NYC again considers banning biometric tech for businesses, residential buildings

City Council members said renewed concerns about the safety of biometric data in the face of cyberattacks make passing the laws all the more urgent.
facial recognition system
(Getty Images)

The New York City Council considered two pieces of legislation during an oversight hearing on Monday that would ban businesses like music venues, theaters and supermarkets from using biometric recognition technology to identify customers, and ban the tech in residential buildings.

The proposed local laws are reiterations of bills heard by the council’s Committee on Technology last year that would have also put restrictions on the use of biometric surveillance and data collection across the city. But Council Member Shahana Hanif, the prime sponsor of the legislation to ban businesses from using the tech, said renewed concerns — including the impact of collecting biometric data, the security stored data and the role of the city’s Cyber Command and Office of Technology and Innovation in leading that effort — make passing the laws all the more urgent.

“Since this bill was heard last session, there have been countless developments that have made this the passage of this bill more urgent than ever, including wrongful arrests and data leaks — but the event that stands out the most to me is the Federal Trade Commission’s finding in December that the pharmacy chain RiteAid used facial recognition technology to falsely and disproportionately identify thousands of people of color and women as likely shoplifters, including those right here in New York City,” Hanif said during the hearing.

Kelly Moan, the city’s chief information security officer and head of the New York City Cyber Command, testified before the committee about the initiatives her office has launched for city agencies to address the concerns about the risks to collecting sensitive data, such as biometrics. She said her office also collaborates with the city’s critical infrastructure partners, which are mainly private entities, such as banks, hospitals and utilities, to conduct trainings for protecting the data they collect and hold.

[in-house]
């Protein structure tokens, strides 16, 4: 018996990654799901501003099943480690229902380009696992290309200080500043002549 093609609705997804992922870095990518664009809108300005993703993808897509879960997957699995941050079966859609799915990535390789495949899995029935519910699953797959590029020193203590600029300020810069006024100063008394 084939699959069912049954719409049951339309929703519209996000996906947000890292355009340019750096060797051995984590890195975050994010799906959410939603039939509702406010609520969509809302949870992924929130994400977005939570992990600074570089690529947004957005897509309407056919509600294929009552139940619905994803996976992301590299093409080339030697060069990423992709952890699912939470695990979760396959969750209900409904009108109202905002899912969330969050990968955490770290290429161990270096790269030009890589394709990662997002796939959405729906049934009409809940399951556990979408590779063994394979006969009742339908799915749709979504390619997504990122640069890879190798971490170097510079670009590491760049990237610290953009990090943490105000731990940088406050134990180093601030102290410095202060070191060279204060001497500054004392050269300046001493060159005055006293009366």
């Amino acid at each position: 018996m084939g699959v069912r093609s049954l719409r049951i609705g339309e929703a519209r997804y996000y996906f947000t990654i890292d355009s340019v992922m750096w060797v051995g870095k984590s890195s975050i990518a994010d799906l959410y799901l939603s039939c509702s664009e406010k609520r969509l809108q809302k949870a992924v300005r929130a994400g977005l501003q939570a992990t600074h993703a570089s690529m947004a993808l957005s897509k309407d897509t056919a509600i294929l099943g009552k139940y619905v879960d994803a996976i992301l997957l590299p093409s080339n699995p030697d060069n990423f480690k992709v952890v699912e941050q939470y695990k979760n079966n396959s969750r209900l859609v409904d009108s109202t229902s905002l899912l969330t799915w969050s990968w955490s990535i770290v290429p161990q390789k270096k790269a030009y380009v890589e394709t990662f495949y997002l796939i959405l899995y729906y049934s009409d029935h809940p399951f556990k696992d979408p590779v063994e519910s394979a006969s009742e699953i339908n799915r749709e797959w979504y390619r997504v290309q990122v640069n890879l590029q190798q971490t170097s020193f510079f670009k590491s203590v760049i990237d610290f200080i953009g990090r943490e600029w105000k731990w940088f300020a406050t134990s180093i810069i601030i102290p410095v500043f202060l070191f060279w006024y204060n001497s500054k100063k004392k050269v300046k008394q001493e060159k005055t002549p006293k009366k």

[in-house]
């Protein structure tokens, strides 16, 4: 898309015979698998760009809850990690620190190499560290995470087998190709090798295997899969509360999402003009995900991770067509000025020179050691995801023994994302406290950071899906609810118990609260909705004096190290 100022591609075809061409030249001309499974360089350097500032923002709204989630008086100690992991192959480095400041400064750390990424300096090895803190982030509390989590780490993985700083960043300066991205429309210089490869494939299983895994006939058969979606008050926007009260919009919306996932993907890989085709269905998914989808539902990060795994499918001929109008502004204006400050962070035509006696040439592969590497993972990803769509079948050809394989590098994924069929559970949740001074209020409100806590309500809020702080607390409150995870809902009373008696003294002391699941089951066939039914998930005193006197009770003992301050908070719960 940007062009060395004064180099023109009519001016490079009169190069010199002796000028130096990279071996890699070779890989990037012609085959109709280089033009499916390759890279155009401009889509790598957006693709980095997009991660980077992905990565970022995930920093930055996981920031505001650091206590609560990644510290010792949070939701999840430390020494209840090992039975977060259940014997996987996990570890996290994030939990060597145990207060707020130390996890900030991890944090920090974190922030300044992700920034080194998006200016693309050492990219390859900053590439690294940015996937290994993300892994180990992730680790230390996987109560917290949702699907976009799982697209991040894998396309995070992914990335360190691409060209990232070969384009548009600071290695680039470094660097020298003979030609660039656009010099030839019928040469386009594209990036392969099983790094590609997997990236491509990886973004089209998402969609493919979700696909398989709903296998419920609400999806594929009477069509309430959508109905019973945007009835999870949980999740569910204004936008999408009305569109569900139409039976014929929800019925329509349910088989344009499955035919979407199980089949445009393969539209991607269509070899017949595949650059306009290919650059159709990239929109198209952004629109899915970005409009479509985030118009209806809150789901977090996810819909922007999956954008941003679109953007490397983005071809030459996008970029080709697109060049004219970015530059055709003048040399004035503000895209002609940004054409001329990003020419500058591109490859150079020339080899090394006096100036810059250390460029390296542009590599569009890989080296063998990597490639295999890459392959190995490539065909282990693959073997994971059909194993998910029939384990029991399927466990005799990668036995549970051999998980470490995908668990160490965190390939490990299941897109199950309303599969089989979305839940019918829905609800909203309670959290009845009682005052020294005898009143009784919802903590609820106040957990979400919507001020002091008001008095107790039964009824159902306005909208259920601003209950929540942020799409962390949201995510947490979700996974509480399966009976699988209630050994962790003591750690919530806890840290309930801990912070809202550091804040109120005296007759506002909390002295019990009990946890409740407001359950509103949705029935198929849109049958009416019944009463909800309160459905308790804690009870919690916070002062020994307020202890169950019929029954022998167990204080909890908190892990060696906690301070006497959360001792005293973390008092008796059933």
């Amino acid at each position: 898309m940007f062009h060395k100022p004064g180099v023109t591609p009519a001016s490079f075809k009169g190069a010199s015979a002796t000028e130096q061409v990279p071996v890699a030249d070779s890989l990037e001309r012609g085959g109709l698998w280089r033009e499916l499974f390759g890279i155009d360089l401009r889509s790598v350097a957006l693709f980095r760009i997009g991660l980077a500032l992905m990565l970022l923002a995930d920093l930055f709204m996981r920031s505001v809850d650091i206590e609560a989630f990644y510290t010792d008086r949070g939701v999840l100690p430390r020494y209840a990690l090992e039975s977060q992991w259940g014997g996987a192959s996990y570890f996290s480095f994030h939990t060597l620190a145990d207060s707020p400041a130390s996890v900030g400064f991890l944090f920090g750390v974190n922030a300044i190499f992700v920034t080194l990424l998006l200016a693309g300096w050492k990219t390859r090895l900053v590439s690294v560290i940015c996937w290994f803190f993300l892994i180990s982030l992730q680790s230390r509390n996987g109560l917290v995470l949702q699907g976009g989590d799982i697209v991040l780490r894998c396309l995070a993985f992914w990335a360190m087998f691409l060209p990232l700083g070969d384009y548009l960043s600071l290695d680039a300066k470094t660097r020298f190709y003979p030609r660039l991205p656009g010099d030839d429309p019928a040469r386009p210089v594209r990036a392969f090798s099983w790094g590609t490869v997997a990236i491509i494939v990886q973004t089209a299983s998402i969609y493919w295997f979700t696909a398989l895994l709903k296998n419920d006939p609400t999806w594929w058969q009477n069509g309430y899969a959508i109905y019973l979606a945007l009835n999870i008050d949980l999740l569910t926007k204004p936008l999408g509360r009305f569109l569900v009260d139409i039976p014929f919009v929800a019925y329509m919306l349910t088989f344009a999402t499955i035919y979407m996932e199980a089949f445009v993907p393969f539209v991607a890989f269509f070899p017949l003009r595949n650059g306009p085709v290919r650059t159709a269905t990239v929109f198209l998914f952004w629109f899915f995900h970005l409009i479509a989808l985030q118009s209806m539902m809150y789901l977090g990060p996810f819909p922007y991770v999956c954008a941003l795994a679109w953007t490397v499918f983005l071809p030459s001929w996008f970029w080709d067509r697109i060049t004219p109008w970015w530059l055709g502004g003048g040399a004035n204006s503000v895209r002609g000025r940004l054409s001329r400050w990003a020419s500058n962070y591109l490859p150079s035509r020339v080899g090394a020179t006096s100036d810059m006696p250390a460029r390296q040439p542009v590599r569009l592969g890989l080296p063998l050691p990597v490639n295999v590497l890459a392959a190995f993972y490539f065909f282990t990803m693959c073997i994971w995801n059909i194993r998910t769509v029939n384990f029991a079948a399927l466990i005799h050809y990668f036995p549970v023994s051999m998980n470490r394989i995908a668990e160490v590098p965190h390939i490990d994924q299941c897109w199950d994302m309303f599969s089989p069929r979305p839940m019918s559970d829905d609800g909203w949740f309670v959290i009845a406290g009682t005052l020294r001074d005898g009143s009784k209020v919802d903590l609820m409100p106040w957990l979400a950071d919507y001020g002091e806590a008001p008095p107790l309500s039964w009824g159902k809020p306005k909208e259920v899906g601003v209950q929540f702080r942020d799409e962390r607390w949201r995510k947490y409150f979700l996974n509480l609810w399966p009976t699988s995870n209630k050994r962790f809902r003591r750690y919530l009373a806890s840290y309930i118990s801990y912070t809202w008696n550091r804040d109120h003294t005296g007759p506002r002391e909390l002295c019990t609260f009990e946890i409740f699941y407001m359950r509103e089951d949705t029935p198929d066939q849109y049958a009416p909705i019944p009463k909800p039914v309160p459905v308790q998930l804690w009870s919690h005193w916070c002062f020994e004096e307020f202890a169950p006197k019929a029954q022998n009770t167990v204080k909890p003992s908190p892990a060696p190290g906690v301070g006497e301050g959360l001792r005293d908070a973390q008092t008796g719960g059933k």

“Having strong partnerships in place prior to an incident across many different sectors are essential, and cybersecurity is a team sport and New York City Cyber Command is only one part of that team,” Moan said.

Moan said that the legislation regarding the use of biometric technology in residential buildings falls outside of the city’s Office of Technology and Innovation’s purview, but said the proposal to ban businesses from using biometrics explicitly excludes government agencies that use or collect biometric data.

“While OTI is unable to take a position on these bills, we want to underscore the administration’s commitment to work with city council and ensure that the proper balance of privacy and public safety within emerging technology,” she said.

Council Member Jennifer Gutierrez, who chairs the technology committee, said the committee was disappointed in Moan’s inability to provide specific information about actions her office’s takes to protect city and critical infrastructure systems. Several committee members said that while they understood the need for confidentiality regarding certain security details, the lack of substantive responses was concerning.

Jake Parker, spokesperson for the Security Industry Association — a nonprofit trade association of companies that offer security and safety products and services throughout the U.S., including biometric technologies — also testified that completely banning biometric technology would do more harm than good.


Parker said the city could use biometric technologies and prioritize security, law and ethics, and take care not to discriminate. He pointed to how commonly used the technology has become over the last year since the City Council considered measures to ban it, including in sports arenas, concert venues and some express checkout lanes at grocery stores.

“As drafted, Int. No. 217 would simply outlaw most uses of biometric technologies by businesses and consumers regardless of the purpose or whether it is part of a service requested or agreed to by an individual,” Parker’s testimony reads. “This would (1) rob consumers of the choice to use more secure and convenient methods to verify their identity and (2) dictate unnecessary limitations on methods New Yorkers can use to protect themselves and their property.”

Parker also noted that biometric laws could potentially devastate small businesses, pointing to laws in other states with a private right of action, like the Illinois Biometric
Data Protection Act
, which is similar to New York’s legislation.

New York’s law specifies that businesses that need biometric technology to carry out core functions — such as custom running shoe store that runs gait analysis on its customers with their permission — would be permitted to do so. But businesses that collect biometric data would be required to protect it and publish policies on its use.

“Implementations of that [biometric technology] are completely voluntary, so you’re basically just taking something away that they’re using for convenience and in greater security,” Parker told StateScoop.

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